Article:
Uganda is one of the countries in the world with the highest number of new HIV infections. The country is second to South Africa in the world and
the highest in East Africa with at least 2,363 people getting infected with HIV per week, compared to 468 for Kenya, 491 for Tanzania and 25 for Rwanda (UNAIDS gap report, 2016). According to the Uganda Population
Based HIV Impact Assessment (UPHIA) 2016, there an estimated 1.3 Million Ugandans living with HIV and although a significant achievement was
made in reducing new infections among children, 83,000 new HIV
infections were recorded in the year. The current trend of the epidemic
shows the need to reinvigorate the existing interventions if the country is to
achieve the global Fast Track targets of 90 90 90 by 2020 and end of
epidemic as a public Health threat by 2030.
Over the last decades of HIV in Uganda, the prevalence has remained persistently higher in urban areas compared to rural areas. The Uganda AIDS Indicator Survey (UAIS) 2011 showed the urban prevalence at 8.3% compared to the rural prevalence at 7.0%; the 2014/5 National Sero Behavioural Survey showed the urban at 10.1% compared to the rural at 5.7%. The recent UPHIA 2016 findings indicate that HIV prevalence in urban areas is 7.1% while in rural areas, it is 5.5%. There are only about 18% of Ugandans who are living in urban areas and yet more than 50% of new HIV infections in Uganda occur in urban areas (UNAIDS, 2016).
The high burden of HIV in urban areas is mainly due to risky behavior such as multiple and concurrent sexual relationships, transactional and cross-generational sex, sex work, alcohol and drug abuse among key populations (MARPs) and other high risk groups. This is further worsened by low uptake of HIV and AIDS services due to the nature of livelihoods of most urban dwellers (60%) living and working in informal sector, such as boda boda trade, market vending, street vending as well as office workers leaves limited time to seek health services.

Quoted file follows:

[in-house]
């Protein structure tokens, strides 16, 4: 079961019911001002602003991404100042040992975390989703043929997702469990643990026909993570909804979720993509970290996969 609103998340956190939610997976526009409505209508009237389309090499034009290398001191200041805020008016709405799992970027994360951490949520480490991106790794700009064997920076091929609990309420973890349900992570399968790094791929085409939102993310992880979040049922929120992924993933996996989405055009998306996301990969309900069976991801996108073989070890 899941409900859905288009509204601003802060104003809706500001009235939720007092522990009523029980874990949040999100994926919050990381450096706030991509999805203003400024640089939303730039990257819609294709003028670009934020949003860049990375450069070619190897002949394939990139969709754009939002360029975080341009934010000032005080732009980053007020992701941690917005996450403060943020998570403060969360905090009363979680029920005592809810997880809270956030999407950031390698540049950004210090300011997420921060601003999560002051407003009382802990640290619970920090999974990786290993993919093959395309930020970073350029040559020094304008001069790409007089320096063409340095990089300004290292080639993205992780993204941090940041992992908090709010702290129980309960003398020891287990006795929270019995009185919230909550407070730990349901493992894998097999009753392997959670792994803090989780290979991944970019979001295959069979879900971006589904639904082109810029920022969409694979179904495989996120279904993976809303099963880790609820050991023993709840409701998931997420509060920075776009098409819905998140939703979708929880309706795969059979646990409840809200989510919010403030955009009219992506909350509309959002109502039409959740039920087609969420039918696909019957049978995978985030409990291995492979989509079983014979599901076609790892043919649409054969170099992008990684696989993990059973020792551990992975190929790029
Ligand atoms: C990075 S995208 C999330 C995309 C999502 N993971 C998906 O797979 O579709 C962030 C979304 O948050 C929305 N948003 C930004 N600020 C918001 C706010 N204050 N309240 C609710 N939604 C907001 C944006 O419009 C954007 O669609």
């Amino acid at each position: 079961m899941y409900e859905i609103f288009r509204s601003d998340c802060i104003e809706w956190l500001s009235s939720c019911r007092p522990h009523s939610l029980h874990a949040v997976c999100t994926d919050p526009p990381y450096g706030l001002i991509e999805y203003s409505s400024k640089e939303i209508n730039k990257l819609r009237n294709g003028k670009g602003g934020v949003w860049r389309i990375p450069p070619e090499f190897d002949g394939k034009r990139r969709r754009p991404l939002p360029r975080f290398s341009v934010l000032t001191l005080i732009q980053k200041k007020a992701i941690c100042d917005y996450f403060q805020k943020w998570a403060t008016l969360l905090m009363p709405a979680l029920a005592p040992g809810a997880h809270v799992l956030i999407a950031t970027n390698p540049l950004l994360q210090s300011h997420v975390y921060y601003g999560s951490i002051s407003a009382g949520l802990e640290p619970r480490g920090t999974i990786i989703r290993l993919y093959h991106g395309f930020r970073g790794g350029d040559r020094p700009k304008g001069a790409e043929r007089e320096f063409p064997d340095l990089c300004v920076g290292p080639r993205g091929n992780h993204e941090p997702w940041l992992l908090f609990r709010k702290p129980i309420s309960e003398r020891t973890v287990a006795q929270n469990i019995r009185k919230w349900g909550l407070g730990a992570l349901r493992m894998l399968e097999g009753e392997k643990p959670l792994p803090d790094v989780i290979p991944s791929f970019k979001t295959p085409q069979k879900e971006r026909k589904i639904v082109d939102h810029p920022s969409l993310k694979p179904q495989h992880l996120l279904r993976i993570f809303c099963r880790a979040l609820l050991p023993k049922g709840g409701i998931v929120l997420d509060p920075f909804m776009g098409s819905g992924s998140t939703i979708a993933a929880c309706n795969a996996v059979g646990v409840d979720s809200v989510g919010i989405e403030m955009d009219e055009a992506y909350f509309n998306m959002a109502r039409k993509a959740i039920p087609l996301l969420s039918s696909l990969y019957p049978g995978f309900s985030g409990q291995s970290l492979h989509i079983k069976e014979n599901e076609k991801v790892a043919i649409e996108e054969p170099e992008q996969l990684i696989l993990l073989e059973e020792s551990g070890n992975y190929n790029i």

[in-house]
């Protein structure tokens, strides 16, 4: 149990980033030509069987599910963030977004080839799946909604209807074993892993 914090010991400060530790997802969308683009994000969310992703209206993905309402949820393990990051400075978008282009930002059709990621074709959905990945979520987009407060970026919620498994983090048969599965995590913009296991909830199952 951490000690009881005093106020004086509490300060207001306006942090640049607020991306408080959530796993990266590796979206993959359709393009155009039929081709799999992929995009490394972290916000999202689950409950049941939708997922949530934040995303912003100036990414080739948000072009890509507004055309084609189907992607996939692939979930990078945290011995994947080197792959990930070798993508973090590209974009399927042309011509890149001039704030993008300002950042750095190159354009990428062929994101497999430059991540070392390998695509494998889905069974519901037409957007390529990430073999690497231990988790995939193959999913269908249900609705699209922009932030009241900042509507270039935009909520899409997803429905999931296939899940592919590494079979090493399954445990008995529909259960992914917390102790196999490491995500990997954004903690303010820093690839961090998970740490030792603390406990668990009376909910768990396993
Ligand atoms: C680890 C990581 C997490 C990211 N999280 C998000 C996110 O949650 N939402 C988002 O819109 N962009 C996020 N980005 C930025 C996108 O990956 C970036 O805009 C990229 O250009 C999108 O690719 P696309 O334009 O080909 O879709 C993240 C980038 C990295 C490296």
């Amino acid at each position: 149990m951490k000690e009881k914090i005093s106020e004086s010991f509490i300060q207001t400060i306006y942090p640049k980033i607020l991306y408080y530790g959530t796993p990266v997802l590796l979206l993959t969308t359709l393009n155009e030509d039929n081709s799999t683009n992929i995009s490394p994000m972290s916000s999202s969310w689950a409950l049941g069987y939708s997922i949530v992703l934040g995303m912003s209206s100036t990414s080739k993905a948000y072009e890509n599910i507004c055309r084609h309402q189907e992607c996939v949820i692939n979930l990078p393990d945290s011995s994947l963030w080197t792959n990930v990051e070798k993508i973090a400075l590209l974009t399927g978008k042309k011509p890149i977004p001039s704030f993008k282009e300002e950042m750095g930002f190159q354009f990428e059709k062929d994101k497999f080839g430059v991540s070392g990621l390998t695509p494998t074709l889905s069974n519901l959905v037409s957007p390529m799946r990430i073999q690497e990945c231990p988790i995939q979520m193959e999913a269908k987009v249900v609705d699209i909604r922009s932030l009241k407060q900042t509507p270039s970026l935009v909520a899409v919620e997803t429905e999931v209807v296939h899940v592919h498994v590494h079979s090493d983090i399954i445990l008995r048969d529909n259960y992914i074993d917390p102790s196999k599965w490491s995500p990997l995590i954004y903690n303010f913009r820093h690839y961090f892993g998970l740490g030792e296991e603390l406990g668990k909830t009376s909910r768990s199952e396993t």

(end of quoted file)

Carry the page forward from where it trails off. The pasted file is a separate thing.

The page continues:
Fast Track Initiative is a comprehensive global strategy launched in October
2014 and globally championed by UNAIDS. The strategy is aimed at achieving the 90-90-90 targets by 2020 and eliminating HIV-related stigma and discrimination so as to end AIDS epidemic as a Public Health threat by2030.
This means that by 2020, 90% of all people living with HIV will know their HIV status, 90% of all people with diagnosed HIV infection will receive sustained antiretroviral therapy and 90% of all people receiving antiretroviral therapy will have attained viral suppression.
The Alliance of Mayors and Municipal Leaders’ Initiative for Community Action on AIDS at the Local Level (AMICAALL) is an association of African Mayors and other Urban Leaders formed to support sustainable solutions to the HIV and AIDS.